Relativism

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Because of the similar sounding name, [[Einstein]]'s (completely ''unrelated'') [[theory of relativity]] can sometimes be confused with these more-controversial philosophical positions.
 
Because of the similar sounding name, [[Einstein]]'s (completely ''unrelated'') [[theory of relativity]] can sometimes be confused with these more-controversial philosophical positions.
  
[[Category:Philosophical issues]]
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[[Category:Philosophy]]

Latest revision as of 08:12, 25 November 2010

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Relativism refers to any of several similar philosophical concepts:

Moral relativism 
holds that "moral or ethical propositions do not reflect objective and/or universal moral truths, but instead make claims relative to social, cultural, historical or personal circumstances."[1] It is in opposition to moral absolutism.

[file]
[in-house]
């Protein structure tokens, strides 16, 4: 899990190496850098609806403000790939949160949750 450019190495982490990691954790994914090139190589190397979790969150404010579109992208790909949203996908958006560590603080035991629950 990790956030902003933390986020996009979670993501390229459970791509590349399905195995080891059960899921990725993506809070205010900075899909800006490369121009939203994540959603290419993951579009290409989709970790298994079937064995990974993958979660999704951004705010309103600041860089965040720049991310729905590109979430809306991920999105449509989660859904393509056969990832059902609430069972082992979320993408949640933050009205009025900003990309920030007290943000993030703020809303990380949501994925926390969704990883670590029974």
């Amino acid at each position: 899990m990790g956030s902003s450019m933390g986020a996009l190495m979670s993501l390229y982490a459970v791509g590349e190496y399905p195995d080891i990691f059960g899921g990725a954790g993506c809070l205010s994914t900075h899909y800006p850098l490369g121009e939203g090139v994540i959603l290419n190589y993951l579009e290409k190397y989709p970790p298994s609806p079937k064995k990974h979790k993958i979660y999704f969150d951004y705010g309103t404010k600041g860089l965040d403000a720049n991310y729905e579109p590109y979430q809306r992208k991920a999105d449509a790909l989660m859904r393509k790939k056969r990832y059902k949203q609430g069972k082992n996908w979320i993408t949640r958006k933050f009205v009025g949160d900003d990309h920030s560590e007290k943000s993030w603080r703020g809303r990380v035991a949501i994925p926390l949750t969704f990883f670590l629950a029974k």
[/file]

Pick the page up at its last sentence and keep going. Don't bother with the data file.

Cultural relativism 
is the methodological principle in anthropology that "an [individual's] beliefs and activities should be interpreted in terms of his or her own culture."[2]
Cognitive relativism (or epistemological relativism
"claims the truth or falsity of a statement is relative to a social group or individual."[3]
Aesthetic relativism 
is an aesthetic philosophy that "the judgement of beauty is relative to individuals, cultures, time periods and contexts, and that there are no universal criteria of beauty."[4] (Somewhat less controversial than the other three.)

Because of the similar sounding name, Einstein's (completely unrelated) theory of relativity can sometimes be confused with these more-controversial philosophical positions.

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